A Labrador Retriever makes an excellent choice for a novice owner, as they are eager to please, easy to train, and not aggressive. Because of their energy and size, they are not the best choice for an apartment, although they can adapt to living in one if given enough exercise. They also tend to be clumsy, so will often knock things over in a small space. They have a water resistant coat, and can tolerate cold weather well. As a sociable breed, they shouldn’t be left outside or alone for a long period of time as they may indulge in destructive behavior if they get too bored or lonely.

Friendliness

Friendliness is a hallmark of the Labrador Retriever, so much so that they won’t do a very good job of guarding your house because they’ll most likely make friends with the burglar. They are very patient with children and enjoy playing with them. They will also get on well with other pets if they’ve had plenty of interaction with them. Early socialization is important to expose them to a variety of different people, animals and situations.

Grooming

Labrador Retrievers need bathing quite often as they tend to smell ‘doggy’ quite quickly and like getting wet and dirty when they’re outside. However they like water, so they don’t mind having baths. With their thick double coat, they also shed quite heavily and will need regular brushing. Ears should be checked and cleaned regularly to help prevent infection. Their teeth should also be brushed every week.

Trainability

This breed is very easy to train – they are eager to please, love affection and are intelligent and obedient. They can be lively and playful, so it’s often best to start training early on and make them think it’s all a game. Some key commands are ‘stay’, ‘down’ and leash training, as they jump around a lot. Labradors tend to chew, so if you are going out of the house and leaving them by themselves, it is wise to make sure they have had some exercise and have a bone to chew on.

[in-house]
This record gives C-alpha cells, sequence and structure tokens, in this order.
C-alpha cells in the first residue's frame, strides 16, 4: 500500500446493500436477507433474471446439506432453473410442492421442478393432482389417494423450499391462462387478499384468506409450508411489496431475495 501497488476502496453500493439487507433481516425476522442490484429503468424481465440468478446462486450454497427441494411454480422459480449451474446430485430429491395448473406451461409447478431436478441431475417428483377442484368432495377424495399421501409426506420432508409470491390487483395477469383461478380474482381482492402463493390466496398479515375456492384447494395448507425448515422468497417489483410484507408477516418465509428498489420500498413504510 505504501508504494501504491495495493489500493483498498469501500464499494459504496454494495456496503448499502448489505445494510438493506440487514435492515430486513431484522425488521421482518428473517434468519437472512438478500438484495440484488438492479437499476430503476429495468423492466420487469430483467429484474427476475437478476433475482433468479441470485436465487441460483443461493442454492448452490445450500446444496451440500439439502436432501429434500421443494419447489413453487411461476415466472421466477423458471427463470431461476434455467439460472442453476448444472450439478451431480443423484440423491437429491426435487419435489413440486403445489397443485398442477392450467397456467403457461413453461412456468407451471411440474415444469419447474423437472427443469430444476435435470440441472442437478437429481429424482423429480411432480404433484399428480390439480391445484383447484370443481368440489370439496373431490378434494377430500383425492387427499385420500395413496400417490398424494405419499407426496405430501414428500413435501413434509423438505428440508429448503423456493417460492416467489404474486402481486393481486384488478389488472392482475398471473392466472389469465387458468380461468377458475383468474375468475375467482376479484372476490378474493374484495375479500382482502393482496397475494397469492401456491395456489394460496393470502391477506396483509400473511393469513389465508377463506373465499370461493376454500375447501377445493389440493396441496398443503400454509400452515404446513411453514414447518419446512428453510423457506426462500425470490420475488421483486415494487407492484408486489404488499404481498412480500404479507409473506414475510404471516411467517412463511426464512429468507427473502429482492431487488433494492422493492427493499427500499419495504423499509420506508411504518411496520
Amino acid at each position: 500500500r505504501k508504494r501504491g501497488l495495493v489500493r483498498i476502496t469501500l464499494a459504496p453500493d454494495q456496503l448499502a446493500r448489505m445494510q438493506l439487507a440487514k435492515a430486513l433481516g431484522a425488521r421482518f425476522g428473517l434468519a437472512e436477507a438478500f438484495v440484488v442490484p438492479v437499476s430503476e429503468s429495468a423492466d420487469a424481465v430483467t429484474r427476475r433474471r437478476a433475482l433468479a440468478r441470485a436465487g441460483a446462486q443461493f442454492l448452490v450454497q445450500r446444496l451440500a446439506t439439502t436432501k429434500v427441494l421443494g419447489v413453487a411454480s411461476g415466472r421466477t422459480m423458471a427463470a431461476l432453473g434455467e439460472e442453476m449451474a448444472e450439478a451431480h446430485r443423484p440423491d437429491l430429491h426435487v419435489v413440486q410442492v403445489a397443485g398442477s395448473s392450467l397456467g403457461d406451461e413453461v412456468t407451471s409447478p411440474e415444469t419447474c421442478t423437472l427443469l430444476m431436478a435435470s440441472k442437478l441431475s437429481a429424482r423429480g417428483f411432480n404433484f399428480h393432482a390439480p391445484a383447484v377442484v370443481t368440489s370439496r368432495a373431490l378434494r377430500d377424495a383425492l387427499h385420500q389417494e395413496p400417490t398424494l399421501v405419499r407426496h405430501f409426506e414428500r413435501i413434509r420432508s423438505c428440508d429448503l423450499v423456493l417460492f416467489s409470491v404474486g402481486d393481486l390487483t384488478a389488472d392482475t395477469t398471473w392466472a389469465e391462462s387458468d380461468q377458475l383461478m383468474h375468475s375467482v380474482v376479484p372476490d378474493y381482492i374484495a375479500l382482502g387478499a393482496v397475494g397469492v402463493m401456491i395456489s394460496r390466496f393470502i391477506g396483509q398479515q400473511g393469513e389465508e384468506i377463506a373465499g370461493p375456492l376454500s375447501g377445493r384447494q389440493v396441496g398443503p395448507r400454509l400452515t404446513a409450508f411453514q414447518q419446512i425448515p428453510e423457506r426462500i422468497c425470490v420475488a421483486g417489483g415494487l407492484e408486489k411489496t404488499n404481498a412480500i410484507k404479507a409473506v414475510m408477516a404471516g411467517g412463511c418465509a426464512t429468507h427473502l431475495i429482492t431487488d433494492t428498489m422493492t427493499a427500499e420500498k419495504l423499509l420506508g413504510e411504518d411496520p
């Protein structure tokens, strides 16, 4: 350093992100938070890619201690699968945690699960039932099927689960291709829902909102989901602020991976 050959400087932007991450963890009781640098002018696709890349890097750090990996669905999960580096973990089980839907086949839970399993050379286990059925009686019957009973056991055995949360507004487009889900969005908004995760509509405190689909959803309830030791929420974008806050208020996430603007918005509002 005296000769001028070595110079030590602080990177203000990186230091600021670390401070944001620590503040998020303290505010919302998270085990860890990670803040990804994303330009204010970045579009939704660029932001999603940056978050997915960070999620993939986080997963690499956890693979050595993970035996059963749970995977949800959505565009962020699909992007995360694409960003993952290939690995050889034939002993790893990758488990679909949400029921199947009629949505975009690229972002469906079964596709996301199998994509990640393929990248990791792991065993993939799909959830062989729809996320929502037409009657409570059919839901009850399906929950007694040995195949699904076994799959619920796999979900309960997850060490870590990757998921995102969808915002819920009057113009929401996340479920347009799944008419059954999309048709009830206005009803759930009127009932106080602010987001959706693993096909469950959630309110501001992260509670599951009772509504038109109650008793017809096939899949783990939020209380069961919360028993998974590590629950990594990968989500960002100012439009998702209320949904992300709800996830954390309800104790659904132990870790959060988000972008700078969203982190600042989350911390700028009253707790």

Exercise Needs

Labradors are very energetic and needs lots of exercise to run off their energy. They should have at least a couple of walks a day, but they also need to run around, otherwise they can become destructive. With their water-dog heritage, they thrive on outdoor activities like swimming and playing fetch. Good choices of activity would also include agility competitions, hunting trips, field trials and dock diving.

Nutritional Needs

Proper nutrition is key to raising a healthy dog, especially during their early days.

Labrador Retrievers are known to eat their food very fast, so you will need to be careful that they don’t get bloat (Gastric Dilatation Volvulus). This happens when they gulp too much air in, so that their stomach fills with air and twists on itself, cutting off the blood supply to vital organs. The condition is potentially fatal, so if you suspect that your dog might have bloat, get him immediate medical attention.

Symptoms include an increased heart rate, distension of the abdomen, rapid panting, and retching. Some owners recommend filling their food bowl with warm water, so that any expansion happens in the bowl rather than in their stomach. Also it is best to avoid exercise for an hour after eating.

Puppy Stage